In the early 1800's a
group of German speaking Mennonites arrived from Pennsylvania. As
with the other major communities which make up Cambridge, the land
upon which they settled was acquired from the Six Nations Indians
through a land speculator named Richard Beasley.
Among the first settlers to arrive in what was later to become Preston was
John Erb who acquired 7,500 acres including land at the confluence of the
Grand and Speed Rivers. Mr. Erb and his wife settled on his
Speed River lands in 1805 and built a sawmill on the banks of the
river in 1806. A grist mill followed in 1807. The sawmill has
long since disappeared but the grist mill was the beginning of a
flour milling business which has operated continuously on that
spot to the present day. The site is recognized as the oldest
continuously operating industrial site in the region.
It was around Mr. Erb's mills, known locally as Cambridge Mills, that the
settlement that grew into Preston began. It was not Mr. Erb's intent to
create a town. He consistently refused to sell land for commercial
development and it was not until after his death in 1832 that his lands to
the south of the Speed River were surveyed and divided into lots.
The task of surveying the land
fell to William Scollick, a surveyor, conveyancer and Justice of the
Peace from Preston, Lancashire, England, who completed the survey
of Mr. Erb's lands in 1834. The linear shape of the survey with
virtually all the buildings in the settlement stretched out along
the Great Road from Dundas is said to have reminded Mr. Scollick of
his native town in England and he gave the name of Preston to the
The sale of the newly surveyed lands
immediately attracted a significant number of tradesmen,
artisans and craftsmen - primarily young German immigrants who
had recently arrived in North America. These men saw a place
where German was spoken, much of the land was cleared and there
was an acute shortage of skilled artisans and craftsmen. The
population grew rapidly from about 250 inhabitants in 1836 to
about 1,600 in 1855. Of these, approximately 70% were German
in origin. Preston's location on the Great Road into the interior
of the province made it a natural stop for travellers and with its
eight hotels and taverns attracted more Europeans than any other
village in the area.
By the mid-1800's these
European travellers were being joined in increasing numbers by people
who were attracted to the town's mineral springs which were thought to
possess remarkable curative powers in the treatment of a variety of ailments.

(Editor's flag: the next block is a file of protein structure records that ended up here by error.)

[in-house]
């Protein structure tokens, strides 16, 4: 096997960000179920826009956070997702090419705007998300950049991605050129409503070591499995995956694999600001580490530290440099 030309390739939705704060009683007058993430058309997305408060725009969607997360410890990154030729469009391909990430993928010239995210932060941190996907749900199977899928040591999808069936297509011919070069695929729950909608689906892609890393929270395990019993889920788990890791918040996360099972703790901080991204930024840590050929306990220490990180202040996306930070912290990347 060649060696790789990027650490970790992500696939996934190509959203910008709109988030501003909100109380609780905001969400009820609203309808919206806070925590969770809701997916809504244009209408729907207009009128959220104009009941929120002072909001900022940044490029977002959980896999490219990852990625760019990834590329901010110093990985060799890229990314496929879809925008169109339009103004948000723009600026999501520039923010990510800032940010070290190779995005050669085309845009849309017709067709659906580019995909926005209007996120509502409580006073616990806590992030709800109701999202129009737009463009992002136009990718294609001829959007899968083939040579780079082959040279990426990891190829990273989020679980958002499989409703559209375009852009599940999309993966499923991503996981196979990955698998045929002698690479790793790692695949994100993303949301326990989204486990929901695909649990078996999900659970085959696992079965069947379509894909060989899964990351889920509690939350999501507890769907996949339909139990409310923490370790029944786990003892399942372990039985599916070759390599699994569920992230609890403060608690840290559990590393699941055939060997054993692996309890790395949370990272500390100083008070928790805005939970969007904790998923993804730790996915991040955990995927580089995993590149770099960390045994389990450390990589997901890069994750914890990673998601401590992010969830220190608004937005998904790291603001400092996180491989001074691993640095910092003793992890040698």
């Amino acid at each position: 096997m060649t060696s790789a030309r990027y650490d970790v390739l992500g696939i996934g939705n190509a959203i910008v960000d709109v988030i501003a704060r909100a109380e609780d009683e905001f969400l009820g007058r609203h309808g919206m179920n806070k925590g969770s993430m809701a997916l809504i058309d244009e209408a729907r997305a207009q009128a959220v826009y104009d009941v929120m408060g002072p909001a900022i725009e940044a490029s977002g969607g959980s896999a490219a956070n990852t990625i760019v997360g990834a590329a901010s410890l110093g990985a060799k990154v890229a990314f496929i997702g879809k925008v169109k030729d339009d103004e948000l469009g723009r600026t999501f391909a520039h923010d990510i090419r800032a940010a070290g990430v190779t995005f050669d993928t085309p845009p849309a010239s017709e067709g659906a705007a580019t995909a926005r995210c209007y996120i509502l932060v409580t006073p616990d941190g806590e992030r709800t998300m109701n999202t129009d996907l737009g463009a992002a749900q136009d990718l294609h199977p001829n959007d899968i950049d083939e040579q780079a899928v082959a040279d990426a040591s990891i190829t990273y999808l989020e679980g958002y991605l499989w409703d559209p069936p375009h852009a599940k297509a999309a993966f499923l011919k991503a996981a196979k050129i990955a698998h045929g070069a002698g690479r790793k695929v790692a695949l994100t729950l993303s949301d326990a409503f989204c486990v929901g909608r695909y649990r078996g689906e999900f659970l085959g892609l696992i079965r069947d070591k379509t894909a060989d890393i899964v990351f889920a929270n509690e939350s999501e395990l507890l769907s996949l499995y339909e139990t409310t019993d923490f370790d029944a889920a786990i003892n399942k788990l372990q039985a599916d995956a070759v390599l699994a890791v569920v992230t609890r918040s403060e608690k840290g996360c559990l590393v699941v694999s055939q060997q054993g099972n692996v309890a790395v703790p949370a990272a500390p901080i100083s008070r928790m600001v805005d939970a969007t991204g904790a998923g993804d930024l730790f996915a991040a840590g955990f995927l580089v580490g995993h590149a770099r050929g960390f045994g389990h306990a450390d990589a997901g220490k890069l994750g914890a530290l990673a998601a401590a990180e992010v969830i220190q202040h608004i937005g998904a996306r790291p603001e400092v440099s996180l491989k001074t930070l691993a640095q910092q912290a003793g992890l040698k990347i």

These springs were discovered accidentally in 1837 by a member of the Erb
family while drilling for salt. Instead, they found instead "stinky water".
The water, with its high sulphur content, was well named and was
initially thought to be worthless. It was not long, however, before
some enterprising businessmen and medical practitioners let it be
known that the mineral springs, while not heated like those of some
European health spas, could offer relief if not an outright cure for a
number of ailments including arthritis and rheumatism. Soon three major
hotels, first the North American, later the Del Monte and finally the
Sulphur Springs, sprang up to serve the well-heeled clientele which
began to arrive in Preston from all over North America to "take
While the town became an
important destination for those seeking to renew their sometimes
fragile health, the well-being of the town itself was in question.
Between 1861 and 1871 Preston's population declined from 1,539 to
1,409 and showed only a marginal increase to 1,419 by 1881. It
was not until 1891 that the population once again begin to increase
and it was not until 1900 that the population broke the 2,000 barrier.
Part of the reason for this turnaround can be traced to the coming of
the electric railway systems that began to serve the community in 1894.
The idea of an electric railway
connecting Preston with Galt, its larger neighbour to the south-east,
was first proposed in 1890. At first, Preston's town council was not
eager to get the town involved in a potentially hazardous railway
scheme and it was not until 1893 that Preston council decided to enter
negotiations. In many ways, the building of the electric railway
marked Preston's emergence from its well earned identity as a
"sleepy German town".
A steady growth followed and the
decades of the 1950's and the 1960's saw continuing growth of Preston's
industrial base and the gradual expansion of the town toward the borders
of its nearest neighbours, Galt and Hespeler. By the late 1960's a move
was under way to institute a new level of local government which would
see the creation of a new Regional Municipality of Waterloo. Including
a plan for the formation of a new city through the amalgamation of
Preston Galt and Hespeler.
The plan, proposed by the Provincial
government in the name of administrative and economic efficiency, was
not met with universal approval. In the end, it was common interests
and the long standing relationships between the communities that
finally prevailed. It was noted at the time that despite the
municipalities' long standing rivalries, there was very little
difference between them in areas such as type of labour force,
newspaper circulation, ethnic origin and religious affiliation.
In addition, problems resulting from the continued growth of all
three municipalities were better solved with the pooling of resources.
Thus, on January 1, 1973, City of Cambridge, Ontario came into being.
This union is symbolized in the City of Cambridge